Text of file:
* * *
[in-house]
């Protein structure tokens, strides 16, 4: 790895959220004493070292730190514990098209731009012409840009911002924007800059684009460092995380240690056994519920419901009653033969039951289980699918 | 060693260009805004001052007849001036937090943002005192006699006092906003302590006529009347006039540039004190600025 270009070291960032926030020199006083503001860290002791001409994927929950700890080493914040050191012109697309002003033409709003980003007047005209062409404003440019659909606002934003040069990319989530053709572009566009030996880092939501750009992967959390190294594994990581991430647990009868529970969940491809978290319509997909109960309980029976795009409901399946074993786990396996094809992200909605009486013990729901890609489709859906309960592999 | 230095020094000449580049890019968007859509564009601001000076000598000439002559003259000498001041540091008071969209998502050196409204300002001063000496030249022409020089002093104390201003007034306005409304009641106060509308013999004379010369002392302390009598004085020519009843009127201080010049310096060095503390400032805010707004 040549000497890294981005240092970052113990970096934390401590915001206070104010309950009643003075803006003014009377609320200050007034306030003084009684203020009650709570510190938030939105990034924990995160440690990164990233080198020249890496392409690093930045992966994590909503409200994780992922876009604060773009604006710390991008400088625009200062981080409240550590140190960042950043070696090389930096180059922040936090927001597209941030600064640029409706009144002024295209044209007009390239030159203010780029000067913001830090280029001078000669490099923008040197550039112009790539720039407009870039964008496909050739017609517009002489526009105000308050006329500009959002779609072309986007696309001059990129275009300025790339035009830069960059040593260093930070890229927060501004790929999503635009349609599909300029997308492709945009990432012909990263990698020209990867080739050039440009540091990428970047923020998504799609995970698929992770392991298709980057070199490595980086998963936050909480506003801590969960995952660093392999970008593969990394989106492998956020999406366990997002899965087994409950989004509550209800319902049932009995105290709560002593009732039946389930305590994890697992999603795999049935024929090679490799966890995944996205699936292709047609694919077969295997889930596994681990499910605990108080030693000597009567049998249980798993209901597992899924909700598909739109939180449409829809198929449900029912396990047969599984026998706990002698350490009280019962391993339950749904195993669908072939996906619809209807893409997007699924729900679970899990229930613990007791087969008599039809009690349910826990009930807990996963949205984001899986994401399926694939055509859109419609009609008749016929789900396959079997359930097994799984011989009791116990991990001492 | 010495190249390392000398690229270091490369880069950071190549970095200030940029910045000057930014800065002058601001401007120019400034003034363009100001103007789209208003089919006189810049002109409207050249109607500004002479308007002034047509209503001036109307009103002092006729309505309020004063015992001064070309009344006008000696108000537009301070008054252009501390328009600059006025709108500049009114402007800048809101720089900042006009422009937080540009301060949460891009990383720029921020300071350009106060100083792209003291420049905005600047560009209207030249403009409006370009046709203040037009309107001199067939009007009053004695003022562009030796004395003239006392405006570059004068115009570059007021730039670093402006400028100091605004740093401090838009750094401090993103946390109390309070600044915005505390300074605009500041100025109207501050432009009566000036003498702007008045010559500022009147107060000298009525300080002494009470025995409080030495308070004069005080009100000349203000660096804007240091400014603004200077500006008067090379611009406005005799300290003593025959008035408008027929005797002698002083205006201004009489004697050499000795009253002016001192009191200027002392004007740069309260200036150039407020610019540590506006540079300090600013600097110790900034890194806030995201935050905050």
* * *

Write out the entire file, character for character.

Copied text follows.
[in-house]
């Protein structure tokens, strides 16, 4: 790895959220004493070292730190514990098209731009012409840009911002924007800059684009460092995380240690056994519920419901009653033969039951289980699918 | 060693260009805004001052007849001036937090943002005192006699006092906003302590006529009347006039540039004190600025 270009070291960032926030020199006083503001860290002791001409994927929950700890080493914040050191012109697309002003033409709003980003007047005209062409404003440019659909606002934003040069990319989530053709572009566009030996880092939501750009992967959390190294594994990581991430647990009868529970969940491809978290319509997909109960309980029976795009409901399946074993786990396996094809992200909605009486013990729901890609489709859906309960592999 | 230095020094000449580049890019968007859509564009601001000076000598000439002559003259000498001041540091008071969209998502050196409204300002001063000496030249022409020089002093104390201003007034306005409304009641106060509308013999004379010369002392302390009598004085020519009843009127201080010049310096060095503390400032805010707004 040549000497890294981005240092970052113990970096934390401590915001206070104010309950009643003075803006003014009377609320200050007034306030003084009684203020009650709570510190938030939105990034924990995160440690990164990233080198020249890496392409690093930045992966994590909503409200994780992922876009604060773009604006710390991008400088625009200062981080409240550590140190960042950043070696090389930096180059922040936090927001597209941030600064640029409706009144002024295209044209007009390239030159203010780029000067913001830090280029001078000669490099923008040197550039112009790539720039407009870039964008496909050739017609517009002489526009105000308050006329500009959002779609072309986007696309001059990129275009300025790339035009830069960059040593260093930070890229927060501004790929999503635009349609599909300029997308492709945009990432012909990263990698020209990867080739050039440009540091990428970047923020998504799609995970698929992770392991298709980057070199490595980086998963936050909480506003801590969960995952660093392999970008593969990394989106492998956020999406366990997002899965087994409950989004509550209800319902049932009995105290709560002593009732039946389930305590994890697992999603795999049935024929090679490799966890995944996205699936292709047609694919077969295997889930596994681990499910605990108080030693000597009567049998249980798993209901597992899924909700598909739109939180449409829809198929449900029912396990047969599984026998706990002698350490009280019962391993339950749904195993669908072939996906619809209807893409997007699924729900679970899990229930613990007791087969008599039809009690349910826990009930807990996963949205984001899986994401399926694939055509859109419609009609008749016929789900396959079997359930097994799984011989009791116990991990001492 | 010495190249390392000398690229270091490369880069950071190549970095200030940029910045000057930014800065002058601001401007120019400034003034363009100001103007789209208003089919006189810049002109409207050249109607500004002479308007002034047509209503001036109307009103002092006729309505309020004063015992001064070309009344006008000696108000537009301070008054252009501390328009600059006025709108500049009114402007800048809101720089900042006009422009937080540009301060949460891009990383720029921020300071350009106060100083792209003291420049905005600047560009209207030249403009409006370009046709203040037009309107001199067939009007009053004695003022562009030796004395003239006392405006570059004068115009570059007021730039670093402006400028100091605004740093401090838009750094401090993103946390109390309070600044915005505390300074605009500041100025109207501050432009009566000036003498702007008045010559500022009147107060000298009525300080002494009470025995409080030495308070004069005080009100000349203000660096804007240091400014603004200077500006008067090379611009406005005799300290003593025959008035408008027929005797002698002083205006201004009489004697050499000795009253002016001192009191200027002392004007740069309260200036150039407020610019540590506006540079300090600013600097110790900034890194806030995201935050905050």